Release Date: August 28, 2013
Label: G.O.O.D./Def Jam
Last year, Big Sean was given ample opportunity to flaunt his rapping talent, and he did so: On G.O.O.D. Music’s “Mercy” and “Clique,” surrounded by heavyweights from Kanye to Jay Z to Pusha T to 2 Chainz, he stepped up with goofy, immediately quotable verses that showed a vast improvement from his spotty debut solo album, 2011’s Finally Famous. A technically adept turn on Meek Mill’s “Burn” solidified that evolution, but to truly understand the progress he’s made on his second album, Hall of Fame, know that Sean’s most important verse of 2012 appeared on Justin Bieber’s “As Long as You Love Me”: Though lacking the precision and humor of those other appearances, it was nonetheless a sincere, corny, appealingly love-drunk ode to the most wonderful person in his life.
Throughout his career, the Detroit MC has been considered a lightweight, one-note rapper unable to rap about anything other than himself, and even with that limited scope, he couldn’t sell himself all that well, either. Mixed with his short stature (which he himself mocks here on opener “Nothing Is Stopping You”), nasally voice, and larger-than-his-career ad-libs (“O God!” “Swerve!” “Boy!”), his cheesy punch lines make him a walking punchline for rap fans unexcited by a new generation of Kanye West’s progeny: Detractors dismissed him as just another rapper that ‘Ye liked because he sounded like ‘Ye. Finally Famous didn’t make much of a counterargument, but with each single released in the run-up to Hall of Fame, Sean has shed that baggage and found his own compelling rap persona, his own story to tell his own way.
Even the failed singles. This album was supposed to come out last December, but has suffered delay after delay, starting when the attempted first single, “Guap,” unjustly flopped: Powered by steel drums — and a buoyant beat from Young Chop and Key Wane — the joyously great song barely cracked the radio. (The video tried to pump up Sean’s beleaguered city of Detroit by recreating the pomp of Jay Z’s “Big Pimpin,” but that fell flat, too.) Optimism wasn’t working, and so, he eventually landed on “Beware,” which abandons that glossy resilience to focus on the relationship tensions that preoccupy most of the rest of the album.
But now there’s another problem. “Beware” has risen up the charts and gotten more airplay, but a couple of weeks ago, Hall of Fame was overshadowed by a single B-side — really, a single verse, and not one of Sean’s. Officially sidelined by sample-clearance issues, “Control” set the Internet aflame with its shots-but-not-actually-shots verse from guest star Kendrick Lamar, inspiring a raft of tepid responses from inferior rappers and triggering a regression to diss songs and vain attempts to cram as many words as possible into each bar, heralding a misguided return to “lyricism” that does no one any favors — especially Big Sean. Kendrick can and does outrap him, but that’s not the point; didn’t Kanye West’s defeat of 50 Cent six years ago prove that for this generation of rappers and fans — Sean very much included — unguarded emotion trumps calculated machismo?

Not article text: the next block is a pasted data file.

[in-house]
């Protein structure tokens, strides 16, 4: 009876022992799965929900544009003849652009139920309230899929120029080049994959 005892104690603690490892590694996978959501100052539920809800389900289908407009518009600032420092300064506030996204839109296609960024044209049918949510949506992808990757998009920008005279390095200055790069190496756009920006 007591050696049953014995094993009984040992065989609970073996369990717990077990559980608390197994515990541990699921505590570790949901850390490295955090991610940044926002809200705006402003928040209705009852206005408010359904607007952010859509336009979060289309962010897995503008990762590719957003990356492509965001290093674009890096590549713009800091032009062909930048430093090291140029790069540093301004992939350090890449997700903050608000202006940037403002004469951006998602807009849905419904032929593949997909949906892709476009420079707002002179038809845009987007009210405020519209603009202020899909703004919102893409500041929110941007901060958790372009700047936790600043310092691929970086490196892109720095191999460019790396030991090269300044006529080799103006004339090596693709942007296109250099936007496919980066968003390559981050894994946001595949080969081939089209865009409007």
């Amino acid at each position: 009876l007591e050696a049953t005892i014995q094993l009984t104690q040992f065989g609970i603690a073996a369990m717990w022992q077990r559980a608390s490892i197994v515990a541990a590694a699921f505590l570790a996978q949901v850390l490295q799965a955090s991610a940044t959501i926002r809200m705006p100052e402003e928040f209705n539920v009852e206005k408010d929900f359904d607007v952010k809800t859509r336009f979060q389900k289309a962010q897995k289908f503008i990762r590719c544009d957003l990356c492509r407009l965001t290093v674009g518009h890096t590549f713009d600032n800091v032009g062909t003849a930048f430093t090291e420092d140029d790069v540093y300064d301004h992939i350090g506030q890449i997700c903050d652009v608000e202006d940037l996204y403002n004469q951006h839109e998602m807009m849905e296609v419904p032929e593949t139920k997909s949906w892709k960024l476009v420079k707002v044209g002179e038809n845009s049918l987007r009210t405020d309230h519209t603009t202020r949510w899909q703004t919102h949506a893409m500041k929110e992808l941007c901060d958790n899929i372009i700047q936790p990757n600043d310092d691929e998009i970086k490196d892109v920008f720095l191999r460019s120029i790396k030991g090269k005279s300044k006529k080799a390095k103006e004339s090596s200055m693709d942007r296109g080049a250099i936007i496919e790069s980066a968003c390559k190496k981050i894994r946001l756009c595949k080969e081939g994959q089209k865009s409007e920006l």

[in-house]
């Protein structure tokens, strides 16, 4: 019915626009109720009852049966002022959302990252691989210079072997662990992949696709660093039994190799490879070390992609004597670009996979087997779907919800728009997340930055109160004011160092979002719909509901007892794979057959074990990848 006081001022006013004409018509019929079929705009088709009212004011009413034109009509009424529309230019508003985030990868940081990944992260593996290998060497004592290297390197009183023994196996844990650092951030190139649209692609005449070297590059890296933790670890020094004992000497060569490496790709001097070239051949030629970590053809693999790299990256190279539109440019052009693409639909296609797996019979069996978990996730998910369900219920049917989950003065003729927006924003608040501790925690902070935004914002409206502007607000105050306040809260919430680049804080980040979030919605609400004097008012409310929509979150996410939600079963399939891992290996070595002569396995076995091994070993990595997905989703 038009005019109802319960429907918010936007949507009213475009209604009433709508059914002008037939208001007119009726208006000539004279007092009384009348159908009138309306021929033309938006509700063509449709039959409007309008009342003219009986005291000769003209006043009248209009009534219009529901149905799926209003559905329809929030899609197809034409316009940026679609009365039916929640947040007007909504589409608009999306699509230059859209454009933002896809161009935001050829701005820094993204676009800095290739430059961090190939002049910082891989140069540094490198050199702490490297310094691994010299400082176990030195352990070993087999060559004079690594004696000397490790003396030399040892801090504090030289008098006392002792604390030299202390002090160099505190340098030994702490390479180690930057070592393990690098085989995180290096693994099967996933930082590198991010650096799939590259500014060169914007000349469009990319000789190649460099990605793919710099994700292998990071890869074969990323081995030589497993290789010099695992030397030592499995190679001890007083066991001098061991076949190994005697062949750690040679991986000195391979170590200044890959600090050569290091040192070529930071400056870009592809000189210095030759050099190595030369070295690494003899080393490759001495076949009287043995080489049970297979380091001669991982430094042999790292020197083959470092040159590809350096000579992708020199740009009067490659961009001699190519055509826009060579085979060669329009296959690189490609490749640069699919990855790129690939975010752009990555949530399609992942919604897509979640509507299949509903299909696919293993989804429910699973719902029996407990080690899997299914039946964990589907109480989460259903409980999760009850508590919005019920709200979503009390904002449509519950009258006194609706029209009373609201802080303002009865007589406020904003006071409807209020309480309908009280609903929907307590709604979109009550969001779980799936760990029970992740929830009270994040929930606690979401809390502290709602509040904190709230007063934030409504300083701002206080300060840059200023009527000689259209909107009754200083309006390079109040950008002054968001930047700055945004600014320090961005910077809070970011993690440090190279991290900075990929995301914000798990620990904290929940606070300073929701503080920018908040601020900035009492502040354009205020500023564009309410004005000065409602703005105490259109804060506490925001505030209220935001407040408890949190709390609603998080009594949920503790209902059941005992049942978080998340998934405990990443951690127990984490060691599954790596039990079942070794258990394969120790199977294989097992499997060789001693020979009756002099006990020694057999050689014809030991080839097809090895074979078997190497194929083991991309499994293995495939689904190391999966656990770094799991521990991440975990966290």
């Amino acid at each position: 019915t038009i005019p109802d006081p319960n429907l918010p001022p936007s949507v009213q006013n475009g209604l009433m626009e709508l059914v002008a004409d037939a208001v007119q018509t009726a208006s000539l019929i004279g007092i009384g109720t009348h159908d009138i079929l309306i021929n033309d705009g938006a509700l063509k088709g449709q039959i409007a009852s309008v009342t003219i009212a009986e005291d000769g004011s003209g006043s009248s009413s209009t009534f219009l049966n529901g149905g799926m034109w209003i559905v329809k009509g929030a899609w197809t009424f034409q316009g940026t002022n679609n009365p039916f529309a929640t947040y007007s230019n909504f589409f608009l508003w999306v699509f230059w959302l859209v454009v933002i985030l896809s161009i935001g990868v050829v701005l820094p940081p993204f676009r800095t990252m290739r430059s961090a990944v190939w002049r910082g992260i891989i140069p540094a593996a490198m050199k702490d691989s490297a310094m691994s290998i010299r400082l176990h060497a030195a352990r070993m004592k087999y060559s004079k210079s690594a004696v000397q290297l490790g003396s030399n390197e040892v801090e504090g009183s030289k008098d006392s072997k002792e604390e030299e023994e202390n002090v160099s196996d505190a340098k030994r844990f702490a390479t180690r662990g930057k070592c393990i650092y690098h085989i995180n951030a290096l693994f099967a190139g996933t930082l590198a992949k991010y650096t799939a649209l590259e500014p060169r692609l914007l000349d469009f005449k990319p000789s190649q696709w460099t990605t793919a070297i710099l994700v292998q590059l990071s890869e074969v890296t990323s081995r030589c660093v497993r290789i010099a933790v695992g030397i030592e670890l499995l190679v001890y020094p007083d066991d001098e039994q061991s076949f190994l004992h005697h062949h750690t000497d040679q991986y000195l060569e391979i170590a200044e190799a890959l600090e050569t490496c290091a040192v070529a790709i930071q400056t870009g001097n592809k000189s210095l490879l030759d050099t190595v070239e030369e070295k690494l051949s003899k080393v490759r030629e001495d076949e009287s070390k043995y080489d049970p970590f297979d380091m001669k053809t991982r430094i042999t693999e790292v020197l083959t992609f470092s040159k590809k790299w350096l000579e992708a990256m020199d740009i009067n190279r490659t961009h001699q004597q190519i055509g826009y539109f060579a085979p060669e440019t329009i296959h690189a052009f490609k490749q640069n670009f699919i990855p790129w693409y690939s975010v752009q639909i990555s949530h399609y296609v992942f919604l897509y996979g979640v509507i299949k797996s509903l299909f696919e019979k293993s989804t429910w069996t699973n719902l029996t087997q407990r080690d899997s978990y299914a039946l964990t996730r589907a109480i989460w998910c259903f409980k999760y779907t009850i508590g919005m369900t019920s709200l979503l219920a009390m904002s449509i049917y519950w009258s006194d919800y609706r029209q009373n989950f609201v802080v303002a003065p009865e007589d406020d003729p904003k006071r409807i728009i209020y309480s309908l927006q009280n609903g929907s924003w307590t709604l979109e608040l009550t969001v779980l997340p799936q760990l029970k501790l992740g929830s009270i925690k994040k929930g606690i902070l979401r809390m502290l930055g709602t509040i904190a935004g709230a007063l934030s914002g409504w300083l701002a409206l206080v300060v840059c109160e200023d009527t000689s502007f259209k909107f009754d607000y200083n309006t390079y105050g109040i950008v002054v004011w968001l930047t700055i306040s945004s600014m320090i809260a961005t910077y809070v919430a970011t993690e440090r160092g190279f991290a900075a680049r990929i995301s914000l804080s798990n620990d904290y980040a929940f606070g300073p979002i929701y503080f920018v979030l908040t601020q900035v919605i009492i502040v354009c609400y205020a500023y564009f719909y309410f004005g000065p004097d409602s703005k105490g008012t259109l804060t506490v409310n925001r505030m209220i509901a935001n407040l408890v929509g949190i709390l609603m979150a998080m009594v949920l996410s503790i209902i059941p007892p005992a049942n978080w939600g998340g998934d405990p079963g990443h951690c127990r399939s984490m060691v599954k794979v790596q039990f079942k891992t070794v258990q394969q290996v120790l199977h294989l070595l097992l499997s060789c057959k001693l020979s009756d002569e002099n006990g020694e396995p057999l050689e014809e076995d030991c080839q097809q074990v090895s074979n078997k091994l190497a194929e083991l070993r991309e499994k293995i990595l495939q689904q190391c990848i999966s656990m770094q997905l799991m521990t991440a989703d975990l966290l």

Unguarded emotions are all over Hall of Fame, and the result is more affecting than anti-Sean cynics are probably willing to admit. This could have been a callous breakup album, but it isn’t bitter — instead, it’s constantly bargaining with (and apologizing to) this particular ex-lover, with our host constantly knocking himself down for his infidelities and, on the particularly explicit and bracing “Ashley,” running through both the relationship’s highs and lows, and regretting his breaking of her trust. Putting aside the regrettable “Mona Lisa” (“Mona Lisa / Lisa Moaning”) and the self-explanatory “MILF,” Sean stays tied to relational conflict and the struggles of Detroit throughout. There are plenty of clunker lines (Sean doesn’t even pronounce “peripheral” right), but these goofs are less grating when sprinkled amid his genuine self-reflection.
Kanye’s My Beautiful Dark Twisted Fantasy is an immediate parallel to this album of relationship struggle and soul-searching, and while Sean obviously lacks his mentor’s star power or ambition, he shows more heart than he typically gets credit for. There are quite a few references to the economic troubles plaguing his hometown (see “First Chain” and “It’s Time”), though nothing here approaches Kanye’s messy conflation of Black American history, sex, and modern-day race relations. Hall of Fame never attempts to carry that type of weight, and it shouldn’t.
Sean may never get out from under Kanye’s shadow, but he’s a better fit anyway with Wale, Kid Cudi, and J. Cole — rappers whose tendency to overexpose their own insecurities overshadows their technical ability, often resulting in critical derision. These guys aren’t rapping about #newrules or recording videos in the Chicago projects; they’re average but slyly smart guys who’ve achieved their dreams of a rap career, and critics aren’t sure what to do with this new generation of middle-class rap. Among his peers, Big Sean is a class clown with a fragile heart who uses typical tropes — there’s excessive sex-and-money talk here, of course — not to brag, but to better understand who he’s lost amid all this gain.